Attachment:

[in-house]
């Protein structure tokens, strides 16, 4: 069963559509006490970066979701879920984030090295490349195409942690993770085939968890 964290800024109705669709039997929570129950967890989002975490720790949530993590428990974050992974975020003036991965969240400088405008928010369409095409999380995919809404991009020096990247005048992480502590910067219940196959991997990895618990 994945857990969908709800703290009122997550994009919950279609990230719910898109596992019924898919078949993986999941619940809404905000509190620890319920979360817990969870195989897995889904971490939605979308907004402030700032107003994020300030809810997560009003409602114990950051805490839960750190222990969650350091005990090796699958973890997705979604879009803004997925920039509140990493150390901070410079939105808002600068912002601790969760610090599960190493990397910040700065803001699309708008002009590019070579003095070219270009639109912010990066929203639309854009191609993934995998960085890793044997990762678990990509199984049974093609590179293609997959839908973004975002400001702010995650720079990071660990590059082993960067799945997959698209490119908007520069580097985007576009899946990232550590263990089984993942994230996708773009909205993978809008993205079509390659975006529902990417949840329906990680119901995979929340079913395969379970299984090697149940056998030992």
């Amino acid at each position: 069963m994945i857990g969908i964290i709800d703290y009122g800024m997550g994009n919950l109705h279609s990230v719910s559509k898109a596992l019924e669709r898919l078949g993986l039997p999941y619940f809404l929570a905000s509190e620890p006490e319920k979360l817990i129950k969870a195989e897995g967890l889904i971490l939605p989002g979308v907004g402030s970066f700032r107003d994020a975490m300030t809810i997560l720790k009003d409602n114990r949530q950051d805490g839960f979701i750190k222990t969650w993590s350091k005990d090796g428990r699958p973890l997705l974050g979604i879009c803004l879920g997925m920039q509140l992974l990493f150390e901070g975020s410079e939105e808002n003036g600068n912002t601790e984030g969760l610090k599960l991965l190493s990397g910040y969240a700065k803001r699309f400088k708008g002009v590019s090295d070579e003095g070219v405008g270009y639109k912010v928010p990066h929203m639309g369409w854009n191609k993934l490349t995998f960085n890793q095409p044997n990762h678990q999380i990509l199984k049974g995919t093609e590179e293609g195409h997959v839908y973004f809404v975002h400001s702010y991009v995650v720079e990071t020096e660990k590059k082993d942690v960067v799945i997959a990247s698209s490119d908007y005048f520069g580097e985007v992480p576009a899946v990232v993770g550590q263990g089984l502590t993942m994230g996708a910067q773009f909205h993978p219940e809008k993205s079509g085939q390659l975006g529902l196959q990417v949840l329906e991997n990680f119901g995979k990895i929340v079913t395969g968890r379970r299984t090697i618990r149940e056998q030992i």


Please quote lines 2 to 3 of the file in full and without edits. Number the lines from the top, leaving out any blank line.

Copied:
């Protein structure tokens, strides 16, 4: 069963559509006490970066979701879920984030090295490349195409942690993770085939968890 964290800024109705669709039997929570129950967890989002975490720790949530993590428990974050992974975020003036991965969240400088405008928010369409095409999380995919809404991009020096990247005048992480502590910067219940196959991997990895618990 994945857990969908709800703290009122997550994009919950279609990230719910898109596992019924898919078949993986999941619940809404905000509190620890319920979360817990969870195989897995889904971490939605979308907004402030700032107003994020300030809810997560009003409602114990950051805490839960750190222990969650350091005990090796699958973890997705979604879009803004997925920039509140990493150390901070410079939105808002600068912002601790969760610090599960190493990397910040700065803001699309708008002009590019070579003095070219270009639109912010990066929203639309854009191609993934995998960085890793044997990762678990990509199984049974093609590179293609997959839908973004975002400001702010995650720079990071660990590059082993960067799945997959698209490119908007520069580097985007576009899946990232550590263990089984993942994230996708773009909205993978809008993205079509390659975006529902990417949840329906990680119901995979929340079913395969379970299984090697149940056998030992």
């Amino acid at each position: 069963m994945i857990g969908i964290i709800d703290y009122g800024m997550g994009n919950l109705h279609s990230v719910s559509k898109a596992l019924e669709r898919l078949g993986l039997p999941y619940f809404l929570a905000s509190e620890p006490e319920k979360l817990i129950k969870a195989e897995g967890l889904i971490l939605p989002g979308v907004g402030s970066f700032r107003d994020a975490m300030t809810i997560l720790k009003d409602n114990r949530q950051d805490g839960f979701i750190k222990t969650w993590s350091k005990d090796g428990r699958p973890l997705l974050g979604i879009c803004l879920g997925m920039q509140l992974l990493f150390e901070g975020s410079e939105e808002n003036g600068n912002t601790e984030g969760l610090k599960l991965l190493s990397g910040y969240a700065k803001r699309f400088k708008g002009v590019s090295d070579e003095g070219v405008g270009y639109k912010v928010p990066h929203m639309g369409w854009n191609k993934l490349t995998f960085n890793q095409p044997n990762h678990q999380i990509l199984k049974g995919t093609e590179e293609g195409h997959v839908y973004f809404v975002h400001s702010y991009v995650v720079e990071t020096e660990k590059k082993d942690v960067v799945i997959a990247s698209s490119d908007y005048f520069g580097e985007v992480p576009a899946v990232v993770g550590q263990g089984l502590t993942m994230g996708a910067q773009f909205h993978p219940e809008k993205s079509g085939q390659l975006g529902l196959q990417v949840l329906e991997n990680f119901g995979k990895i929340v079913t395969g968890r379970r299984t090697i618990r149940e056998q030992i």